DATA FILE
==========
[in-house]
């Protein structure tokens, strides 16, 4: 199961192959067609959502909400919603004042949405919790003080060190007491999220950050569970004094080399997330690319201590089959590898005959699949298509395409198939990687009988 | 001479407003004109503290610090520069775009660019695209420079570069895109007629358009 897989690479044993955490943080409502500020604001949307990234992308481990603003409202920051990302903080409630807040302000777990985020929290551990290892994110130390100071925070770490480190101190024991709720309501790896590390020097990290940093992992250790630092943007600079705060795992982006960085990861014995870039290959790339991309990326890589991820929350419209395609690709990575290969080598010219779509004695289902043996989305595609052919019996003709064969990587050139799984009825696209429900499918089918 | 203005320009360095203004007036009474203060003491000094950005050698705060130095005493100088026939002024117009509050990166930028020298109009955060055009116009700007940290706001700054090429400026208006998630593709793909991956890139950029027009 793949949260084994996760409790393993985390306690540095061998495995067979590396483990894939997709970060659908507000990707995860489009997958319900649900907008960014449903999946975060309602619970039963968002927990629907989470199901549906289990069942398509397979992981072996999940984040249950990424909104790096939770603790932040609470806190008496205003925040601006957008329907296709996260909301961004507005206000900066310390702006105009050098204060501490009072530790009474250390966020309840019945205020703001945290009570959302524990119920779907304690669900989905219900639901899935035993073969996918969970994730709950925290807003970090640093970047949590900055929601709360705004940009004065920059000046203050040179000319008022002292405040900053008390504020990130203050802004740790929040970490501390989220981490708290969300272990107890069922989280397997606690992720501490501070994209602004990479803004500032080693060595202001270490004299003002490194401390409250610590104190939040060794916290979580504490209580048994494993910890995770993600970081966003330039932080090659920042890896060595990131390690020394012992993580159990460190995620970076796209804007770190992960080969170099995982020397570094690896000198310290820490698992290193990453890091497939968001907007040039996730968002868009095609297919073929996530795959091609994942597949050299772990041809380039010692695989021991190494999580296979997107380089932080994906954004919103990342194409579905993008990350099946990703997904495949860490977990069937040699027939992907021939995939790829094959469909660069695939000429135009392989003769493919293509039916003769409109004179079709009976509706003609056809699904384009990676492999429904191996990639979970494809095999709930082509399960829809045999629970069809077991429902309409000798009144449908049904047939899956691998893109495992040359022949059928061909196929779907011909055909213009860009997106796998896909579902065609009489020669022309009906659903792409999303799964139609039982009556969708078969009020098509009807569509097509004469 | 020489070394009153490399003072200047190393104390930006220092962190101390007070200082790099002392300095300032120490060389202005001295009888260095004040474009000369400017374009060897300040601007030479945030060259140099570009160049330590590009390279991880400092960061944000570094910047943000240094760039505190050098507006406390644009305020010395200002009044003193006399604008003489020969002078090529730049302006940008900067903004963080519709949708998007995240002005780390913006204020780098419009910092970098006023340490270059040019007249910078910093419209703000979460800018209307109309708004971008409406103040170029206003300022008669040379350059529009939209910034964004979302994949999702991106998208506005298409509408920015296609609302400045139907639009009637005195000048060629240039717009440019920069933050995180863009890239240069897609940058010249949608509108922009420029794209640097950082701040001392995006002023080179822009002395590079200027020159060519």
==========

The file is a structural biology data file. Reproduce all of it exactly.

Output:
[in-house]
């Protein structure tokens, strides 16, 4: 199961192959067609959502909400919603004042949405919790003080060190007491999220950050569970004094080399997330690319201590089959590898005959699949298509395409198939990687009988 | 001479407003004109503290610090520069775009660019695209420079570069895109007629358009 897989690479044993955490943080409502500020604001949307990234992308481990603003409202920051990302903080409630807040302000777990985020929290551990290892994110130390100071925070770490480190101190024991709720309501790896590390020097990290940093992992250790630092943007600079705060795992982006960085990861014995870039290959790339991309990326890589991820929350419209395609690709990575290969080598010219779509004695289902043996989305595609052919019996003709064969990587050139799984009825696209429900499918089918 | 203005320009360095203004007036009474203060003491000094950005050698705060130095005493100088026939002024117009509050990166930028020298109009955060055009116009700007940290706001700054090429400026208006998630593709793909991956890139950029027009 793949949260084994996760409790393993985390306690540095061998495995067979590396483990894939997709970060659908507000990707995860489009997958319900649900907008960014449903999946975060309602619970039963968002927990629907989470199901549906289990069942398509397979992981072996999940984040249950990424909104790096939770603790932040609470806190008496205003925040601006957008329907296709996260909301961004507005206000900066310390702006105009050098204060501490009072530790009474250390966020309840019945205020703001945290009570959302524990119920779907304690669900989905219900639901899935035993073969996918969970994730709950925290807003970090640093970047949590900055929601709360705004940009004065920059000046203050040179000319008022002292405040900053008390504020990130203050802004740790929040970490501390989220981490708290969300272990107890069922989280397997606690992720501490501070994209602004990479803004500032080693060595202001270490004299003002490194401390409250610590104190939040060794916290979580504490209580048994494993910890995770993600970081966003330039932080090659920042890896060595990131390690020394012992993580159990460190995620970076796209804007770190992960080969170099995982020397570094690896000198310290820490698992290193990453890091497939968001907007040039996730968002868009095609297919073929996530795959091609994942597949050299772990041809380039010692695989021991190494999580296979997107380089932080994906954004919103990342194409579905993008990350099946990703997904495949860490977990069937040699027939992907021939995939790829094959469909660069695939000429135009392989003769493919293509039916003769409109004179079709009976509706003609056809699904384009990676492999429904191996990639979970494809095999709930082509399960829809045999629970069809077991429902309409000798009144449908049904047939899956691998893109495992040359022949059928061909196929779907011909055909213009860009997106796998896909579902065609009489020669022309009906659903792409999303799964139609039982009556969708078969009020098509009807569509097509004469 | 020489070394009153490399003072200047190393104390930006220092962190101390007070200082790099002392300095300032120490060389202005001295009888260095004040474009000369400017374009060897300040601007030479945030060259140099570009160049330590590009390279991880400092960061944000570094910047943000240094760039505190050098507006406390644009305020010395200002009044003193006399604008003489020969002078090529730049302006940008900067903004963080519709949708998007995240002005780390913006204020780098419009910092970098006023340490270059040019007249910078910093419209703000979460800018209307109309708004971008409406103040170029206003300022008669040379350059529009939209910034964004979302994949999702991106998208506005298409509408920015296609609302400045139907639009009637005195000048060629240039717009440019920069933050995180863009890239240069897609940058010249949608509108922009420029794209640097950082701040001392995006002023080179822009002395590079200027020159060519």